Submental – 180º splitrec 29 CD and DL
180º is a new group formed in August 2018 – Nick Ashwood acoustic guitar, Jim Denley bass flute, and Amanda Stewart voice and text. Amanda and Jim first met in the late 1980s, founding Machine for Making Sense in 1989, as well as performing numerous duos over the years — a long and fruitful association. They’ve always been interested in what their music instinct can learn from language and vice versa. Nick is from the southern tip of Tasmania. Jim and Nick have been developing a strong association together the last 3 years, despite the distance from Hobart to Sydney, mainly listening, playing and recording in outdoor spaces.
180º has been working on a set of studio recordings, that have become this release, Submental. The word refers to anatomy beneath the chin, mentum – Latin for chin. There are a number of triangular spaces and muscles in the human neck. There are 8 tracks:
1.Scalene 2. Equilateral 3. Oblique 4. Isosceles 5. Obtuse 6. Acute 7. Degenerate 8. Equiangular
This release sits in a liminal space between music and poetics — but wait, isn’t that a definition of song? Are these recordings a set of songs? Yeah-Nah. Does Amanda sing? Nah-Yeah.Does Nick play chord sequences? Sorta… naaah. Does Jim play melodies? Naaah… yeah.
At Splitrec we’ve listened closely to the material and find it extremely difficult to put our finger on what this music is. All 3 performers enter and exit the music with clear and sometimes opposite statements — hence the analogy of triangles. All opposites unite at the point at which they diverge. Whatever the angle at that divergence, the total angles of the triangle are always 180º.
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parasite – Rhys Mottley // Prepared guitar splitrec 28 CD and DL
Splitrec proudly presents the first of a series of releases from a new generation of Sydney improvising experimenters.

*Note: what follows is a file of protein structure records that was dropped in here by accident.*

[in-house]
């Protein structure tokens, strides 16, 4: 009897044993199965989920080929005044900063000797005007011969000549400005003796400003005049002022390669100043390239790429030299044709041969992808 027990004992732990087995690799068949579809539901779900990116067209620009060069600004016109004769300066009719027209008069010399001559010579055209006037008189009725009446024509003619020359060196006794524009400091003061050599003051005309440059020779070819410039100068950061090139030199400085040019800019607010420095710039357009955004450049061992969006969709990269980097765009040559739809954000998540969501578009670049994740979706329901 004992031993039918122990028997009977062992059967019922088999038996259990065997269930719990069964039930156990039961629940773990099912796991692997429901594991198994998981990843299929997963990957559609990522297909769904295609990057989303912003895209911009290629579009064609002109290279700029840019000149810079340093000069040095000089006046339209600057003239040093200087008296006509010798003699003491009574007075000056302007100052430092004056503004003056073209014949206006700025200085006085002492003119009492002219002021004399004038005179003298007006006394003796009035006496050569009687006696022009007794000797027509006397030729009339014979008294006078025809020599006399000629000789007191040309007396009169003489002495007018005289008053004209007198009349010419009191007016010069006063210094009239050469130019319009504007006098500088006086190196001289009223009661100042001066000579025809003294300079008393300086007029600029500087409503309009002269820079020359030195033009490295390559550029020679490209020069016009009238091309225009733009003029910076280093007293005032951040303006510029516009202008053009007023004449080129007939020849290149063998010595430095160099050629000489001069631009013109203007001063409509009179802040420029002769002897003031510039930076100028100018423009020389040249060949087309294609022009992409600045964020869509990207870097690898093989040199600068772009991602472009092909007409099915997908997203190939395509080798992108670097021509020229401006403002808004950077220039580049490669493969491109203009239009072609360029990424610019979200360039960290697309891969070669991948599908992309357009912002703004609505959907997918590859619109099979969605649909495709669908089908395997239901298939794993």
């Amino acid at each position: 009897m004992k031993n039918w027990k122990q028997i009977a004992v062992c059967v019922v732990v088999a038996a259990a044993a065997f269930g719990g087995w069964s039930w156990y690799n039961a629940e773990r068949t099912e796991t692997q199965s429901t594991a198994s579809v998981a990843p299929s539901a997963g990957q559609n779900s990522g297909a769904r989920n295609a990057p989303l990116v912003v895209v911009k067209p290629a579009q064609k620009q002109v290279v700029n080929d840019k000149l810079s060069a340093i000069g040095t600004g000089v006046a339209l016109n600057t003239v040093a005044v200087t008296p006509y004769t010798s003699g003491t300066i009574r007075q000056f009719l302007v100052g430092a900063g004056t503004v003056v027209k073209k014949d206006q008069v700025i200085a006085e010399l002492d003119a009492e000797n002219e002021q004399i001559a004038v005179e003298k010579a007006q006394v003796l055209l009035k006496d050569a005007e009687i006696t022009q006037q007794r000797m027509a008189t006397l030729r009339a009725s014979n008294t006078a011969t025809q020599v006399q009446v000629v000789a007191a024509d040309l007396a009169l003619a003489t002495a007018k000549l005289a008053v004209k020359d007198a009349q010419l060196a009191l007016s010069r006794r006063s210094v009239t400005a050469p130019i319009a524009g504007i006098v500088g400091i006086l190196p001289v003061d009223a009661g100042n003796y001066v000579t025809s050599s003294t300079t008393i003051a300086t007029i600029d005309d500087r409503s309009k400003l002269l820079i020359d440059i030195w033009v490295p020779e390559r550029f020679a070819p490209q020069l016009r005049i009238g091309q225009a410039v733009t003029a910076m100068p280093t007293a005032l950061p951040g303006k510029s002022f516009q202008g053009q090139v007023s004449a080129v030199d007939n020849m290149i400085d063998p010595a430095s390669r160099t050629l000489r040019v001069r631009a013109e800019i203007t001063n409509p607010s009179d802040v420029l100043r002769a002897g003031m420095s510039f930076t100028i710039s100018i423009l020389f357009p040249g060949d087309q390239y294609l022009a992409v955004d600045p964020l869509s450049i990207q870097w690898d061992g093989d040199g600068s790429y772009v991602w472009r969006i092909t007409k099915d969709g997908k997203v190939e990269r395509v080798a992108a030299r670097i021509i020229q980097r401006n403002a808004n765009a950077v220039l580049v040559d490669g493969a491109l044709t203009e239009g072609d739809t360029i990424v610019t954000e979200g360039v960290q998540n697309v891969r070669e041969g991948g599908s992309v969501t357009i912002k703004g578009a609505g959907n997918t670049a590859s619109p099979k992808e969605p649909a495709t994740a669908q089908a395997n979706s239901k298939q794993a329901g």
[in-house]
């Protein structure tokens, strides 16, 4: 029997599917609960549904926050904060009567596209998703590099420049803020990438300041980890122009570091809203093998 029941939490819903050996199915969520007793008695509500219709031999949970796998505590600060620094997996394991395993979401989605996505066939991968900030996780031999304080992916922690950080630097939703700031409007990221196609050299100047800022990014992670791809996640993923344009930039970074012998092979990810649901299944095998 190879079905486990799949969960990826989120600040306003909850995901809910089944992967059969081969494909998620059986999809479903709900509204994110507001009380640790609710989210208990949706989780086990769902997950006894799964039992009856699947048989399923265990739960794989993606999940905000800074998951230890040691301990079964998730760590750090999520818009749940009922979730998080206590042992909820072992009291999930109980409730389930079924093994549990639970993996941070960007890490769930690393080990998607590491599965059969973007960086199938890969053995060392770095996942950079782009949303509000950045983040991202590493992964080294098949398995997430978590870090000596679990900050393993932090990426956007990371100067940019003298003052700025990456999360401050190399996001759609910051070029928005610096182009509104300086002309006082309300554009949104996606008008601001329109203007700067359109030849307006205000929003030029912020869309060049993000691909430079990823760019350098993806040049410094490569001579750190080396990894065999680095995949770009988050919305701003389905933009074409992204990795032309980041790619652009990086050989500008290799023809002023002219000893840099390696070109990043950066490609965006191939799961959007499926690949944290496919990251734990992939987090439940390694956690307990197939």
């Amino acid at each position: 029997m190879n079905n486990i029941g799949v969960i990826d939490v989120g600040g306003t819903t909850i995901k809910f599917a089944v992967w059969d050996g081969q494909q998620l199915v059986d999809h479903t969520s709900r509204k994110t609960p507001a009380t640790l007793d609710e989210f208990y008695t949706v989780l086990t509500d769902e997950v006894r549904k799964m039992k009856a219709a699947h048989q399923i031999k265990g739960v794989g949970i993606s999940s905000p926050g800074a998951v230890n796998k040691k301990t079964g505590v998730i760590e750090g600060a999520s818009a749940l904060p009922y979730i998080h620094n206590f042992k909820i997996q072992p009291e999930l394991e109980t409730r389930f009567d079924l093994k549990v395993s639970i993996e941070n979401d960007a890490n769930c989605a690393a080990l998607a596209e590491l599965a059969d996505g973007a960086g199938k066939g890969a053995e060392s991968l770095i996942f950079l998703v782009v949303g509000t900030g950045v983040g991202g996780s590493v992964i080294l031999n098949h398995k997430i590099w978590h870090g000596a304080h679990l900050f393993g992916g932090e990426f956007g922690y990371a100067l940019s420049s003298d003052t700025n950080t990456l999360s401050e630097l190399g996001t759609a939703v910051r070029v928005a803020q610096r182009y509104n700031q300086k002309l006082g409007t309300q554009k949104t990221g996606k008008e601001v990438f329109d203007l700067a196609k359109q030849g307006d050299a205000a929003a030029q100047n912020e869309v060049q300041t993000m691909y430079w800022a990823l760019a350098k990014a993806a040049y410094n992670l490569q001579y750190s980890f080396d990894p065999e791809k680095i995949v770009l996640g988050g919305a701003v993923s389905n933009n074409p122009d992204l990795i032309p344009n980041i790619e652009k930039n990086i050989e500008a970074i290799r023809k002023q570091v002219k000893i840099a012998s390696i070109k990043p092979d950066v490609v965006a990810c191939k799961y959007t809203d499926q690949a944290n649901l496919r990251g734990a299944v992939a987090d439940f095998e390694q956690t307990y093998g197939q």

Vital weekly says, “There is some great music captured on this release, all very refined.” Frans de Ward
Here is an interview with Rhys.
Rhys Mottley crouches above his acoustic guitar bowing, scraping and plucking with numerous and disparate objects to mute, distort, activate and stop.
The body of the instrument is riddled with parasitic attachments such as street sweeper needles, bottle caps, blu tack, drill bits, chopsticks and brackets collected by the artist’s creative eye in day to day life. There are no electrical devices, just gesture exciting objects and strings.
The resulting sounds are informed and partly determined by movement – his body wriggles and reforms around the guitar, examining it from multiple angles. The rhythms created by this gestural dance are complex and unpredictable but the harmolodics remain static – there’s no shredding here, despite his history as a metal guitarist.
While these gestural techniques are innovative, it’s his unique focus on the three pieces Gut Feeling, Throat Feeling and Ear Feeling that we at Splitrec find so compelling. With mics close on either side, every detail of the resonating guitar and distant traffic, trucks, cars and planes of Tempe Jets and surrounds are revealed and listened to with forensic patience.
The choice of location is important. The abandoned sports club in Sydney’s South is home to a community of improvisers including the Splinter Orchestra and the Prophets with which Rhys is deeply involved. Through rich time spent there he has developed an understanding of its sounds, its feelings and its life.
Despite the performative immediacy there is something deeply unhurried in his listening and playing that makes the three pieces resemble installation works. It’s as if he is finding material in the chaos of each new tuning and set up, and is as excited by the results as anyone else.
In parasite Rhys Mottley expertly adapts and exploits his host instrument for its sonic resources, or perhaps it is his guitar which has insinuated itself into his body to feed on his imagination, spirit, creativity and to utilise his motoric dexterity.
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